The recent challenges of embedded systems extended its scope towards automation. Automation is the process of doing a task repetitively. Automation increases machine productivity, reducing development cost and design time. Examples are Industrial machinery and control, Temperature monitoring, 3D printing machines.
Aerospace and Defense
Aerospace and Defense is a rugged area where security and performance are most important. To achieve this reliable firmware and embedded software has to be built. Examples are Flight control systems, Actuation, Air and Thermal Management, Engine power, Vehicle turbochargers, Navigation system.
Every complex system in the world can be made based on two ideas, Software and Hardware. To achieve that you have to start building smaller modules and integrate them to create an efficient subsystem. The embedded system can be partitioned into software and hardware components.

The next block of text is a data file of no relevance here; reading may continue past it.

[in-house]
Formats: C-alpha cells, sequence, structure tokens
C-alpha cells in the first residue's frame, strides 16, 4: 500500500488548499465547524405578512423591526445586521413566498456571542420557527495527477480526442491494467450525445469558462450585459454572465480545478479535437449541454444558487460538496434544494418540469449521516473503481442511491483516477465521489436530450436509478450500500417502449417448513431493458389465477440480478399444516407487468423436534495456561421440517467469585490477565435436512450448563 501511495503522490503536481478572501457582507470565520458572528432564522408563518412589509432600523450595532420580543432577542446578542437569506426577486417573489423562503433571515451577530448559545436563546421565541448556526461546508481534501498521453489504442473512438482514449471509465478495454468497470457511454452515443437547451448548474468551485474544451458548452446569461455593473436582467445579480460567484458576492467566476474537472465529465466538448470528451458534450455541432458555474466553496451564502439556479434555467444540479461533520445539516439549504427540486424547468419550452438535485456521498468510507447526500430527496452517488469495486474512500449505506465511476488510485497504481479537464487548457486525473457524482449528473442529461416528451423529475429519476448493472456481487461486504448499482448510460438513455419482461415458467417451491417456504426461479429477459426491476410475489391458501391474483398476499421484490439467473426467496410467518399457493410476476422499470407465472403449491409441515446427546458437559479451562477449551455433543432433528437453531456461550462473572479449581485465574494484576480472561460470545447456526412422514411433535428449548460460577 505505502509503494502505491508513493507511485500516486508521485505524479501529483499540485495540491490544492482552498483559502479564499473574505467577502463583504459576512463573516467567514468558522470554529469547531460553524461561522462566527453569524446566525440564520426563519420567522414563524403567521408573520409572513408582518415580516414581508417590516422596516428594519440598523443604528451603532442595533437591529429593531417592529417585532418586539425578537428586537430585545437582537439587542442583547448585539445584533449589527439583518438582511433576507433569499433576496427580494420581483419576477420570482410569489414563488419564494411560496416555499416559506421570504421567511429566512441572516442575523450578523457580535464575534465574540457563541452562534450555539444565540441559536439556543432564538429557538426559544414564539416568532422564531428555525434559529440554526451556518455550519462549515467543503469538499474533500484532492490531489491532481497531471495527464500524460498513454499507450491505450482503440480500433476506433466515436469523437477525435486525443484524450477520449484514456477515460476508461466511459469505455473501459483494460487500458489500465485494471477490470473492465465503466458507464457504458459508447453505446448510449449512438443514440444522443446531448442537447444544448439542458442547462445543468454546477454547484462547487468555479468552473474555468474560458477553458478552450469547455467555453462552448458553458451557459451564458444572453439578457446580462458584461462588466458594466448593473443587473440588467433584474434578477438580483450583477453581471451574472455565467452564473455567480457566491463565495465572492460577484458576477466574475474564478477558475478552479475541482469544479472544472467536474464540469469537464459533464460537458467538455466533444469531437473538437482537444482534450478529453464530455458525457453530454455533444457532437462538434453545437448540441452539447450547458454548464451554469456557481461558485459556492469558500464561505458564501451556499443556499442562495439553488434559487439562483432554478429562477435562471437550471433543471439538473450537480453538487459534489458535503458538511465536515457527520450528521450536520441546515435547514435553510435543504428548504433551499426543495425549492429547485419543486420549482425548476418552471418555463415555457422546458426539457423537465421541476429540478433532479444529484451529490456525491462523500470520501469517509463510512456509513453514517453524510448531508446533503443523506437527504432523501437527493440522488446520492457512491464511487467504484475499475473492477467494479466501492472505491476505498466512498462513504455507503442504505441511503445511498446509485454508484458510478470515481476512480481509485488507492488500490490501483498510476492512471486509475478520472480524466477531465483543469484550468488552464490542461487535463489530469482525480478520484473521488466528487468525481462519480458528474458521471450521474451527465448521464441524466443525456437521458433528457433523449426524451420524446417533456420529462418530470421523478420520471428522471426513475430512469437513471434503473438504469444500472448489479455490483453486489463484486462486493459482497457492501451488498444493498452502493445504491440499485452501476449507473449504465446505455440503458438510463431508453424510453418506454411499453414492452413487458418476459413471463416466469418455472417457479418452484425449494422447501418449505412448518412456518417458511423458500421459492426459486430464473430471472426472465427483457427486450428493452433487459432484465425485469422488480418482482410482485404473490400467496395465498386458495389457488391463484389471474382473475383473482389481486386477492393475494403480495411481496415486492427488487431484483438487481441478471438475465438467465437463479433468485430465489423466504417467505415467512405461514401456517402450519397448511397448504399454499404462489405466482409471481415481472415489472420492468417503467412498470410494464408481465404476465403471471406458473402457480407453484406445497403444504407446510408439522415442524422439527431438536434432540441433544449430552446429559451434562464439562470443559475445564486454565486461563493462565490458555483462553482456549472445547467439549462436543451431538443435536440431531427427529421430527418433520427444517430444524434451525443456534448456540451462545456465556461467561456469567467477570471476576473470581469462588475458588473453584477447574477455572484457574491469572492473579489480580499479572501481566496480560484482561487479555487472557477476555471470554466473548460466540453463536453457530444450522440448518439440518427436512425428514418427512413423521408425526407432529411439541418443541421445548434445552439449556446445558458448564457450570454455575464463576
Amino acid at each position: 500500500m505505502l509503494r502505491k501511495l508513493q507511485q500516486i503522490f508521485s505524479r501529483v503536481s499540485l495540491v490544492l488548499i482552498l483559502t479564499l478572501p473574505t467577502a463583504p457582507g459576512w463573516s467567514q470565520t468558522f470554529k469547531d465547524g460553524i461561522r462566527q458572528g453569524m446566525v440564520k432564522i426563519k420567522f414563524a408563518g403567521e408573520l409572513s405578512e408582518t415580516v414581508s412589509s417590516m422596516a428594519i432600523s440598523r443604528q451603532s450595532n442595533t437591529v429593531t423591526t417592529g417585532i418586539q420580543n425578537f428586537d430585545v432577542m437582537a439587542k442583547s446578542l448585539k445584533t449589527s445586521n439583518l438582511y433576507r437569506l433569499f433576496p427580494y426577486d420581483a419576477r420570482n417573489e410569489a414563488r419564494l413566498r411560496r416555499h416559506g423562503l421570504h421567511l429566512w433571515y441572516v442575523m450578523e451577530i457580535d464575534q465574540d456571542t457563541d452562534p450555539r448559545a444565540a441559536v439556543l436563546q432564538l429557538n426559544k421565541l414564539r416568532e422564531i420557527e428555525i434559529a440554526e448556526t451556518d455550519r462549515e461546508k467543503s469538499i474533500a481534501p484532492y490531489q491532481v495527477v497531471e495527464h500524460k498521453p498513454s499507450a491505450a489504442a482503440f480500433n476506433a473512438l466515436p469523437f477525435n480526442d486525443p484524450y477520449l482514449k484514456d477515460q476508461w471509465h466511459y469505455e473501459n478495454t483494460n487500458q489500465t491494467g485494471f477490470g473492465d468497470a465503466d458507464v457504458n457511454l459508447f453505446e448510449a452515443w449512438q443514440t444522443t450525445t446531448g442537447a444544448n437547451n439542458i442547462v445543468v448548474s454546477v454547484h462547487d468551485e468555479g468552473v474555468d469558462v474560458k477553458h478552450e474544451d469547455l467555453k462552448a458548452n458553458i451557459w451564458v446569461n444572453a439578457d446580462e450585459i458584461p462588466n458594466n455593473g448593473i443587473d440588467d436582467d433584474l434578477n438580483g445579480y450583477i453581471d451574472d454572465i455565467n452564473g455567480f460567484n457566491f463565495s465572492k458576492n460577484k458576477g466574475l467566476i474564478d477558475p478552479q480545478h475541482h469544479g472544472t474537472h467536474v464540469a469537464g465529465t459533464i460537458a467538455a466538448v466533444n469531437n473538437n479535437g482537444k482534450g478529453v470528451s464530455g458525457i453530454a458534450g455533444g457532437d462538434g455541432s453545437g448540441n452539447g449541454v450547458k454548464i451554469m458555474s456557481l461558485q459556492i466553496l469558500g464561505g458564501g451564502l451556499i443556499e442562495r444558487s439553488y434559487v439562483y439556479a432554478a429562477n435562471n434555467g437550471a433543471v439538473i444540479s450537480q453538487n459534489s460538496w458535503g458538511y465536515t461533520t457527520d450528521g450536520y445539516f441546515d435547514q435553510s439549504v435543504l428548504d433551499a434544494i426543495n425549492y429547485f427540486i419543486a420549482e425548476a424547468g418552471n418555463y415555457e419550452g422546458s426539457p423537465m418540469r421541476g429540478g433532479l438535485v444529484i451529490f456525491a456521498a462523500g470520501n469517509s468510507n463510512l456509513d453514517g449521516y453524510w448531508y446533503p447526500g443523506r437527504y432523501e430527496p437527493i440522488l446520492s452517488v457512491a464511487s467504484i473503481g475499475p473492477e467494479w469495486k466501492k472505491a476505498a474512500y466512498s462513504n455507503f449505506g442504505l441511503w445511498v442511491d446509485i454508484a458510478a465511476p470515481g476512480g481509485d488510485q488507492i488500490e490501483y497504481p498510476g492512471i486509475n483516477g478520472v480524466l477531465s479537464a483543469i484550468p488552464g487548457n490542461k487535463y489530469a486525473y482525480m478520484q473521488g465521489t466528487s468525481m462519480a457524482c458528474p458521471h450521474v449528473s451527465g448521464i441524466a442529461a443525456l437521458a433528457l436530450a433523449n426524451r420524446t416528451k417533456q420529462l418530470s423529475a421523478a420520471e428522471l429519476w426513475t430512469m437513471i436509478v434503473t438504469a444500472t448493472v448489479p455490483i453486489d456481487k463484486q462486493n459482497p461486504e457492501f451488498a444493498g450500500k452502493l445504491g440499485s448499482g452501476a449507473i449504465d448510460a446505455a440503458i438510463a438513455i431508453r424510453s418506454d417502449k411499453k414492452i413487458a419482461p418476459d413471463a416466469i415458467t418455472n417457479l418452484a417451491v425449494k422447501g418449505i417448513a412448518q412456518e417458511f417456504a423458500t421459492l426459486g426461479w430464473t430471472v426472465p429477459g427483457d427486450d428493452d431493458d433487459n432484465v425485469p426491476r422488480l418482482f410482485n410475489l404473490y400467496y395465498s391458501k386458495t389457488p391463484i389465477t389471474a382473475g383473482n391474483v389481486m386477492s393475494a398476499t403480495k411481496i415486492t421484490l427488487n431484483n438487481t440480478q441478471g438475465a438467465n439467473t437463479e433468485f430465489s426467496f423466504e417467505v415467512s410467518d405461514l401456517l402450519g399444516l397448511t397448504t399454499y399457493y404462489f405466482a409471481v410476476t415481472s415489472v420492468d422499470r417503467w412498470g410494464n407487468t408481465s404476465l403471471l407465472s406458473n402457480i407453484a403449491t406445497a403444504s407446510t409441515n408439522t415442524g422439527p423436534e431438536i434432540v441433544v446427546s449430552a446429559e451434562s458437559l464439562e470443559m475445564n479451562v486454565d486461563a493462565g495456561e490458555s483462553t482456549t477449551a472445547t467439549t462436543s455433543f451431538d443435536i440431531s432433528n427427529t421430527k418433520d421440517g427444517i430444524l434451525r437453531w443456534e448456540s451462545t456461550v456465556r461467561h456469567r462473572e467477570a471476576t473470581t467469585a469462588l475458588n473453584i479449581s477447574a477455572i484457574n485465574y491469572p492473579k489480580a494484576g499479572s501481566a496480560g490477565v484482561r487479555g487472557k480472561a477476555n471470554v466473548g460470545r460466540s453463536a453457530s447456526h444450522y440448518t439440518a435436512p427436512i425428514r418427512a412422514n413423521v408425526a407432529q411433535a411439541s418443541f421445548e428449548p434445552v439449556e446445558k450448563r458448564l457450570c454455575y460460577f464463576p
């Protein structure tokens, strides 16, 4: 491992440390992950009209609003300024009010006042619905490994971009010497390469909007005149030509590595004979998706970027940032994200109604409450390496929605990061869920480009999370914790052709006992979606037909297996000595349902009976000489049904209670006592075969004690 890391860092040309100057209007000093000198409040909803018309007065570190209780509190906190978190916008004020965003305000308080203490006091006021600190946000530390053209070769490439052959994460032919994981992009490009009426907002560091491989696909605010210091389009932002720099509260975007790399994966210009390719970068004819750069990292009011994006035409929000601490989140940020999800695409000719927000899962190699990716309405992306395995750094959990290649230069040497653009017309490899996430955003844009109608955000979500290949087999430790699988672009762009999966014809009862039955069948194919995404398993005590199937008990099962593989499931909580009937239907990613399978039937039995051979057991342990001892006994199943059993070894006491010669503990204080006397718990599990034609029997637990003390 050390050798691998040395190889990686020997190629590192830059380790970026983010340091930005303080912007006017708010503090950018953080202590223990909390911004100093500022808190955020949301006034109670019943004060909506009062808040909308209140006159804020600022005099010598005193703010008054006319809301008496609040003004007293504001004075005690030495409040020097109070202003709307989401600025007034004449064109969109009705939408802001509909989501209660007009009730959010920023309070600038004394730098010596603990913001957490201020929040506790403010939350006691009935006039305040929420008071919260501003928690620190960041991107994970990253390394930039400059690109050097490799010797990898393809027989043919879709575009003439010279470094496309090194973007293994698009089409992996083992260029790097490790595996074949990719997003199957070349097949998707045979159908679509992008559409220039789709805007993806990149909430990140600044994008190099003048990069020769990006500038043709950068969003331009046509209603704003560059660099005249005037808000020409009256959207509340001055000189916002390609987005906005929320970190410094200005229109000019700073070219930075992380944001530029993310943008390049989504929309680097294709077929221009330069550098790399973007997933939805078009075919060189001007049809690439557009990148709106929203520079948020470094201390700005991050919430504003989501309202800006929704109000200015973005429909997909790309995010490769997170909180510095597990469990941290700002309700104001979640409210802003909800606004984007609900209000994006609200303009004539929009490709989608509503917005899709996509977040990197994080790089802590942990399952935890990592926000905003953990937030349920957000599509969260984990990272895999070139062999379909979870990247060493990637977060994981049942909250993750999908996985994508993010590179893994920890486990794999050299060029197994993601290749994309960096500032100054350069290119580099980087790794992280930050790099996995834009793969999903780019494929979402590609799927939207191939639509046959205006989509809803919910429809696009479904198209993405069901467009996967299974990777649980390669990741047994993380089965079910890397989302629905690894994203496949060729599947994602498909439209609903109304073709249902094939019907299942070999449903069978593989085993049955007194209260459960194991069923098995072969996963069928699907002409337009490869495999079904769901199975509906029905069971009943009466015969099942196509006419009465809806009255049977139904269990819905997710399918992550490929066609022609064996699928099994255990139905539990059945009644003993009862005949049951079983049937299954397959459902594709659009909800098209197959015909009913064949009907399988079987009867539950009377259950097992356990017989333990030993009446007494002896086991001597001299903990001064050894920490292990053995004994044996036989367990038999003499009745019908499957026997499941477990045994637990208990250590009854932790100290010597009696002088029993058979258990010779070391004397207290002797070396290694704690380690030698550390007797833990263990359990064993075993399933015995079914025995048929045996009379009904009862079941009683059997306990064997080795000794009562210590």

The core of any embedded target is the electronic hardware – which resides on a Printed Circuit Board. The embedded development board is divided into five modules. They are the Processor, Memory, Input devices, Output devices, and Bus controllers.
Hardware is the fundamental resource of any embedded device and choosing a particular component depends on the requirement and specification of the designer. In the global market, there are many variants of hardware produced for different applications. Some of them are:
A Microcontroller is preferred to build small applications with precise calculation. Indeed, they have a limited amount of ram and less reliable. Some of the famous manufacturing companies are Altera, Atmel, Renesas, Infineon, NXP and much more. Technically, a microcontroller is an intelligent device that computes the tasks assigned by the user in an efficient manner.
System on Chip (SoC)